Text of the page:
Drone operators have been warned by Northumbrian police to keep away from the raising of way the centrepiece of Sunderland’s new bridge, which is due to take place today (Friday).
The 100-metre white A-frame structure will form the focal point of the New Wear Crossing and an exclusion zone will be in place to control an expected large crowd.
Sergeant Mark Boustead, of Northumbria Police’s Operations Department, said: “The public need to know that if we identify them as flying a drone in this area they could be prosecuted.
“Not only could flying drones in the area affect the installation of the centrepiece, but it could put members of the public in the area at risk.”
The lift of the 1550-tonne pylon, which is equivalent in weight to 125 double decker buses, will be the biggest operation of its type since the London Eye was raised in 1999. The structure is twice the height of Nelson’s Column and bigger than Big Ben’s clock tower.
“This new bridge is going to bring great things to Sunderland, and the raising of the pylon symbolises the beginning of that,” said Councillor Paul Watson, the leader of Sunderland City Council.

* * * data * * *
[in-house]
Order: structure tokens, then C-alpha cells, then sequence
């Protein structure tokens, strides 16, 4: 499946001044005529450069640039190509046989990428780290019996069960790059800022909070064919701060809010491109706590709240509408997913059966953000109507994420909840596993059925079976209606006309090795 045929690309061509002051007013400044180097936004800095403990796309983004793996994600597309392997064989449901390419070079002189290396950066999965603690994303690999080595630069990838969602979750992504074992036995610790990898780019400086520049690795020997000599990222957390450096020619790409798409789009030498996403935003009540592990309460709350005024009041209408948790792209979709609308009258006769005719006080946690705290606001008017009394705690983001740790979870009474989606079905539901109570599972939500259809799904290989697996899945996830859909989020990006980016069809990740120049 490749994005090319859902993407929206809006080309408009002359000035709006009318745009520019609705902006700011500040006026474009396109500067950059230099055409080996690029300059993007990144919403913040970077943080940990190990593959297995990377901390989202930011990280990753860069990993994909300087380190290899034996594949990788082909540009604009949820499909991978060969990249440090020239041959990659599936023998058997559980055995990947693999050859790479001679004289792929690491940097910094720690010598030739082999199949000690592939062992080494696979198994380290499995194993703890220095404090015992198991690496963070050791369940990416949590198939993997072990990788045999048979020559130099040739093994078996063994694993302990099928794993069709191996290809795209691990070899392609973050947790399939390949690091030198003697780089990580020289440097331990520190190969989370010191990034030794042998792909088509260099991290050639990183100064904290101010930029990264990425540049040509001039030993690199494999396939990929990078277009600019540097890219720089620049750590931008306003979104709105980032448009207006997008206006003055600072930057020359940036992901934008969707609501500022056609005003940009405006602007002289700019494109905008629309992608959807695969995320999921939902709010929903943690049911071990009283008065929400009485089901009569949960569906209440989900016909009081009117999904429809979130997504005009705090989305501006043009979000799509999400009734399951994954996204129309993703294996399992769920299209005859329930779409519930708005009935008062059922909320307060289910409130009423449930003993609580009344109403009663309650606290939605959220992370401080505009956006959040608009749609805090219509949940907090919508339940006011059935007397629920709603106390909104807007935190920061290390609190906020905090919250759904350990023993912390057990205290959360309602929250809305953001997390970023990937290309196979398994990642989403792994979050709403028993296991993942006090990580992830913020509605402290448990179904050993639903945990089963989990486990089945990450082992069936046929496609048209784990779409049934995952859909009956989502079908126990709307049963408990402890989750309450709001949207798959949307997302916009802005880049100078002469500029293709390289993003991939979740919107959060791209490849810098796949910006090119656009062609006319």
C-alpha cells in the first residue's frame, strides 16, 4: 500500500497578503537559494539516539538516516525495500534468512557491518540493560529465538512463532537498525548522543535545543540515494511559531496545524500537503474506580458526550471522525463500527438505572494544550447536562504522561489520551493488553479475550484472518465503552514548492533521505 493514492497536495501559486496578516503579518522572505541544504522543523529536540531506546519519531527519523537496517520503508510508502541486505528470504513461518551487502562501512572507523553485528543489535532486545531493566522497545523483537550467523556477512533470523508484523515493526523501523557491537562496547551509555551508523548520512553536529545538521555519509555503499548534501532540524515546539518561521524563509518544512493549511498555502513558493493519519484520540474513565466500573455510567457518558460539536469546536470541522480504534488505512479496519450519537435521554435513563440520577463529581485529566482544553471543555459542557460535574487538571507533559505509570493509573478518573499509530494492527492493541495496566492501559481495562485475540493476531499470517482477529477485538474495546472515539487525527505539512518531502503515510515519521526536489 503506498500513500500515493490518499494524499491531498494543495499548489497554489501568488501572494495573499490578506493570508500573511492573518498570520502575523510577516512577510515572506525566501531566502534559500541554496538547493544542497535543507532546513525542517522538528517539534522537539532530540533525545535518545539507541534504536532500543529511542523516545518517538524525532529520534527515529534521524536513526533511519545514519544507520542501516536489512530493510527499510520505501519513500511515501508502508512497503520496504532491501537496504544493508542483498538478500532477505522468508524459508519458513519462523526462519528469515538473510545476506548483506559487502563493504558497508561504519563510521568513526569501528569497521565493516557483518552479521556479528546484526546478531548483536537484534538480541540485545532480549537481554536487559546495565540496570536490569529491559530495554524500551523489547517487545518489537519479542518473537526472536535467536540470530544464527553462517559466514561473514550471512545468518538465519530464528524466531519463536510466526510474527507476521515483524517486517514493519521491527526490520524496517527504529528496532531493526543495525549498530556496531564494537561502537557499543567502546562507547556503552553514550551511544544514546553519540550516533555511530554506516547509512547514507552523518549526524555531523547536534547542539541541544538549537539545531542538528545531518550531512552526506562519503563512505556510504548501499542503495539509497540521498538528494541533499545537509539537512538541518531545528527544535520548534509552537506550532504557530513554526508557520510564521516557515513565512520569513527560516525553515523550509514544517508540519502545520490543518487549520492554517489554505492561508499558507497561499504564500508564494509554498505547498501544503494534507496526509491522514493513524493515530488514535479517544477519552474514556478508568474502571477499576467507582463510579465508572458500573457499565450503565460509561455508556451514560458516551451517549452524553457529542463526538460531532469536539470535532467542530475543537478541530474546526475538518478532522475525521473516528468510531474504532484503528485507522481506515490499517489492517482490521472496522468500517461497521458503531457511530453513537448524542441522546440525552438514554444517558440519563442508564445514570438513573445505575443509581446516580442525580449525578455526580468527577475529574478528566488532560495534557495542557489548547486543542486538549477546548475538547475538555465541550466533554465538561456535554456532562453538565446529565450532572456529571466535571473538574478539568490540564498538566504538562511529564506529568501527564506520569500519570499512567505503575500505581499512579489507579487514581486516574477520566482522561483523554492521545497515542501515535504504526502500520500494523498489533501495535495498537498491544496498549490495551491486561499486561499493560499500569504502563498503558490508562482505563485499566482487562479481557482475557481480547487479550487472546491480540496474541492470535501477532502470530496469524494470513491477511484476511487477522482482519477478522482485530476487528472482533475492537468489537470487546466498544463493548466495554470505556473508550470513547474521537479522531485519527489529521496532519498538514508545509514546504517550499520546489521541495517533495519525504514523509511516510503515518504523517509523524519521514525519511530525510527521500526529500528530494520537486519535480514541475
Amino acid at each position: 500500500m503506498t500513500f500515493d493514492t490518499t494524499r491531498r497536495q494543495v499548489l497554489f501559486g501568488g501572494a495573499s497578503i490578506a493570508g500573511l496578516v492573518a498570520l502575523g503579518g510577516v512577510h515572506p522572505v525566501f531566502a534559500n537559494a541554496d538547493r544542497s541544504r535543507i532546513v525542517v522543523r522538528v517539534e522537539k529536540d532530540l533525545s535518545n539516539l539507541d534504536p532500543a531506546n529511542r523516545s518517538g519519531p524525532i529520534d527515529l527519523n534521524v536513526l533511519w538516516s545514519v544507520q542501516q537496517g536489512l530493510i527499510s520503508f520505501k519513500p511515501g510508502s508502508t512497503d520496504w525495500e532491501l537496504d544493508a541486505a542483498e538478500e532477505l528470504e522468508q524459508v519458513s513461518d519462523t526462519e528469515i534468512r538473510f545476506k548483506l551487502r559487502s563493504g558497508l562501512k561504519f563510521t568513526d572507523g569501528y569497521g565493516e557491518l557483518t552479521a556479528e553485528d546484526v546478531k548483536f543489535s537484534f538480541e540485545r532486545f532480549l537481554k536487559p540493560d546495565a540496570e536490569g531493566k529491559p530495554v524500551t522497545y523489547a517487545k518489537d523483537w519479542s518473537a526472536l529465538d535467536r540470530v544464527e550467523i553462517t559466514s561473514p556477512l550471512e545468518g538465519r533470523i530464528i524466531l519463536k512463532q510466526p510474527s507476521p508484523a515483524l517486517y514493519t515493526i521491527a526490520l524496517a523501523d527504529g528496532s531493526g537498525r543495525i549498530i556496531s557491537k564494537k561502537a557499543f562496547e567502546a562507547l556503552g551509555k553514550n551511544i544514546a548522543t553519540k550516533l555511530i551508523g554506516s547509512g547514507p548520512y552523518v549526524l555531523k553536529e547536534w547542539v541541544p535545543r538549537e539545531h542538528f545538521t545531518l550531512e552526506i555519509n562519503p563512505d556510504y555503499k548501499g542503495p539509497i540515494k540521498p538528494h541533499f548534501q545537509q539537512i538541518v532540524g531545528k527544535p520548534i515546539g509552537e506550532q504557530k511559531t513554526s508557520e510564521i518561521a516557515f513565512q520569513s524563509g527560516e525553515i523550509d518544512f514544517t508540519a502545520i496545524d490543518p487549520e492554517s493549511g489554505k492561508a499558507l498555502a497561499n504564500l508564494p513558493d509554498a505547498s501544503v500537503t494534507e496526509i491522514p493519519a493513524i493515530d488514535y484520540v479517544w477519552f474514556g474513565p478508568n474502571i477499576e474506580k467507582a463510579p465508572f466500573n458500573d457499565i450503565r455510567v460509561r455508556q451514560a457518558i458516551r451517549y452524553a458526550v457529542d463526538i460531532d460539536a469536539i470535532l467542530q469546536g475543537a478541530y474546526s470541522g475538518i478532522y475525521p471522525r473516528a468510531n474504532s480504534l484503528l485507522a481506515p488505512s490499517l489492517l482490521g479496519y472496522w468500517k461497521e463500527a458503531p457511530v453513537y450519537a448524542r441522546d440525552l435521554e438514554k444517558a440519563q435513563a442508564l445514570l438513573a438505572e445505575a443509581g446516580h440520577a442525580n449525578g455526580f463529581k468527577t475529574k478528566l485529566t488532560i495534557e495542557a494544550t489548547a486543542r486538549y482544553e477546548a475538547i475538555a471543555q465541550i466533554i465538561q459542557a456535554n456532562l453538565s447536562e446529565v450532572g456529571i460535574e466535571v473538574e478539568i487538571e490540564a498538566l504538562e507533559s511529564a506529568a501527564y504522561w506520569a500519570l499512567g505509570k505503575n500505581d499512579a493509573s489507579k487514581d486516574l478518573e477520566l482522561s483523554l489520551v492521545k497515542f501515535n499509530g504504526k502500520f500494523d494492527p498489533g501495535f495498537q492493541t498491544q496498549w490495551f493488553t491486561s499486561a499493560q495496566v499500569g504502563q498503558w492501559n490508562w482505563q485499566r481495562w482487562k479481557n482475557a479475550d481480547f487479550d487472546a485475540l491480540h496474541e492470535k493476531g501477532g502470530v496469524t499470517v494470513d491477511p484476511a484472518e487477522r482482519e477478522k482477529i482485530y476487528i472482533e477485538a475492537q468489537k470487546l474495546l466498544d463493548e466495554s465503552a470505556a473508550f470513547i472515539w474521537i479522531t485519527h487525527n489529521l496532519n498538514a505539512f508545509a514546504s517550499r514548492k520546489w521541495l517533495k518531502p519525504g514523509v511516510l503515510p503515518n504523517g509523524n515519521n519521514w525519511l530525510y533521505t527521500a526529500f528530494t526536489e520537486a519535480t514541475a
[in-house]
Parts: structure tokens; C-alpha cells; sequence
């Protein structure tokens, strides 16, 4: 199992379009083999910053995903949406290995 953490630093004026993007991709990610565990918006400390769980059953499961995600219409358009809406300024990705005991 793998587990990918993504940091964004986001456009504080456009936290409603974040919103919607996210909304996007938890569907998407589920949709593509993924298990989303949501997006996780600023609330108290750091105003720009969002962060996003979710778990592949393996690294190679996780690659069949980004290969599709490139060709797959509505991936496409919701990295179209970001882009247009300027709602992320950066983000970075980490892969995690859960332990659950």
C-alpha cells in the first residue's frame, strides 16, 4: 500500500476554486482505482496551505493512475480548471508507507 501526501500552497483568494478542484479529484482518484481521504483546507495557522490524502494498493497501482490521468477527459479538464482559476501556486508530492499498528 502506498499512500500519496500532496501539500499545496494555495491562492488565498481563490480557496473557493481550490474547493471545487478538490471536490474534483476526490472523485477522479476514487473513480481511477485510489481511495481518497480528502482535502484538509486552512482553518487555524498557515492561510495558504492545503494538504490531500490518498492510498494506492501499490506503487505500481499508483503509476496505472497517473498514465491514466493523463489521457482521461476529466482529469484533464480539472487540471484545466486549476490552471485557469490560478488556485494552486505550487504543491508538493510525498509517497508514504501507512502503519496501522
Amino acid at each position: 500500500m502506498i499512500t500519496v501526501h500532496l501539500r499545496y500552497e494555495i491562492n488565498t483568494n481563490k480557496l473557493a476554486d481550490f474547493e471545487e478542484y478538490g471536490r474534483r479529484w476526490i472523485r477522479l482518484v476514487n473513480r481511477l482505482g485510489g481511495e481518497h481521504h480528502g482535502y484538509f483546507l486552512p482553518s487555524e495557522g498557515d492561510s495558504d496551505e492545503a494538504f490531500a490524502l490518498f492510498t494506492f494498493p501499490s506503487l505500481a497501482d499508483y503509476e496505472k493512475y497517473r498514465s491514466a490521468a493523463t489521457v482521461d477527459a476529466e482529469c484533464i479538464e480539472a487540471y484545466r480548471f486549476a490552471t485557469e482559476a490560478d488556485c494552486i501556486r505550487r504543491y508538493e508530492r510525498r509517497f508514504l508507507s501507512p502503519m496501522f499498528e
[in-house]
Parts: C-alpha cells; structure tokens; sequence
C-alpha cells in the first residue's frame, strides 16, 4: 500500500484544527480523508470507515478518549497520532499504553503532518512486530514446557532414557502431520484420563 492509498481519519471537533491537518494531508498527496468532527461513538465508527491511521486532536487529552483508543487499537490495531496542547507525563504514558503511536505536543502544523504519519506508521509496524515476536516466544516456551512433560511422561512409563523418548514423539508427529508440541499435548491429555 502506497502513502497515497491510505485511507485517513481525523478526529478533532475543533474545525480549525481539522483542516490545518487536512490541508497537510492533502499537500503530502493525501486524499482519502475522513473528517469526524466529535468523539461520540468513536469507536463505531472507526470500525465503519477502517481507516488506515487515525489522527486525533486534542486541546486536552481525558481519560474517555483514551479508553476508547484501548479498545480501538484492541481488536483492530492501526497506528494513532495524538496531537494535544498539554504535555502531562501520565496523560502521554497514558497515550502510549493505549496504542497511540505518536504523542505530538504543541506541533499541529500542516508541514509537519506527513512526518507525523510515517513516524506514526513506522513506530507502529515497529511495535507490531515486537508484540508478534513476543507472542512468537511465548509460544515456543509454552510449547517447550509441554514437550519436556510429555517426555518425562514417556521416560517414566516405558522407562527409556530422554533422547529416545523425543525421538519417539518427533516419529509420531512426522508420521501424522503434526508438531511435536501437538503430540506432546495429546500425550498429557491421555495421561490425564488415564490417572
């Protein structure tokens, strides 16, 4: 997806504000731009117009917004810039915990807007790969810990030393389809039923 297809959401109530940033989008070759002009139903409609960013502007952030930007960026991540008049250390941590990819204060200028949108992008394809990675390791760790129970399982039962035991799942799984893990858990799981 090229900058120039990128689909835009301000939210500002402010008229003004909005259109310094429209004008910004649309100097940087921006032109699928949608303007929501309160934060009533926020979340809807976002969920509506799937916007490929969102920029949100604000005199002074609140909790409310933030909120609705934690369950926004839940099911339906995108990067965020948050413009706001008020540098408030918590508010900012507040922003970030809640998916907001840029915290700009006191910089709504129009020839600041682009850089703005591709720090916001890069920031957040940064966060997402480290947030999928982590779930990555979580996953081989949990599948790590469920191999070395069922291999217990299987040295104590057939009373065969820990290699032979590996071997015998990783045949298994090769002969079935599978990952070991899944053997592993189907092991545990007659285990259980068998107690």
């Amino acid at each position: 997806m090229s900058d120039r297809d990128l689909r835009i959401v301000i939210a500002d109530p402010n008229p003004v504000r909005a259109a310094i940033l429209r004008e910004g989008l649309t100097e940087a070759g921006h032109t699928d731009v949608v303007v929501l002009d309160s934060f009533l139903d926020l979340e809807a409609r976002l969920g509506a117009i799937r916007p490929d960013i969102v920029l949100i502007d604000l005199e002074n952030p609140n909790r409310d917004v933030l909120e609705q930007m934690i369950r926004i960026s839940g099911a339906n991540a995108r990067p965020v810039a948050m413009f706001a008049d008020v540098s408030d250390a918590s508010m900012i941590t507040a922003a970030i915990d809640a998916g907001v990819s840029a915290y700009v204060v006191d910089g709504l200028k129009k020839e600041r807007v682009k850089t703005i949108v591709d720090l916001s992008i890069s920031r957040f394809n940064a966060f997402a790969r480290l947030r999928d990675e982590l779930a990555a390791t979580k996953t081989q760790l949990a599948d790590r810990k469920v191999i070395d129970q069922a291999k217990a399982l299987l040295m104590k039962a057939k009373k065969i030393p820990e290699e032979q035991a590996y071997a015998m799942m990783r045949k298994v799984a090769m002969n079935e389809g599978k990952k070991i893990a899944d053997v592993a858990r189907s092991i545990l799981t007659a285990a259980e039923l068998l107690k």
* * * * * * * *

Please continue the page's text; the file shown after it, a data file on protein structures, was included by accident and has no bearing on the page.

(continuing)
“The bridge will enable land along the south banks of the river to be regenerated, it will attract investment into Sunderland, and with that will come new jobs, too. The pylon is being raised this week, and so too are our ambitions for this great city.”
In the lead-up to the lift the pylon has been connected to two 8-m tusk-like structures built into the riverbed foundations to support the A-frame in its final position.
A temporary backmast has been attached to the pylon and connected to four strand jacks anchored 30-m into the ground on the south embankment. Together they will pull the pylon into position.
“We have been working towards this point since we broke ground on the project 20 months ago, so I think we are all looking forward to seeing the centrepiece take its final position over the river,” said Stephen McCaffrey, project director for the Farrans Victor Buyck joint venture building the project.
He added: “Lifting something of this weight and size is complex and takes a lot of planning and expertise. This operation has been calculated to the millimetre, so it will be very slow and measured - it cannot be rushed. There have been a lot of things to get in place, and we also needed the right weather window, but we are ready.
“Engineering achievements of this scale don’t happen very often, so I think it will be quite something for people to watch – even for us working on the project. It will take at least 24 hours to complete, so hopefully people will have a chance to see it.”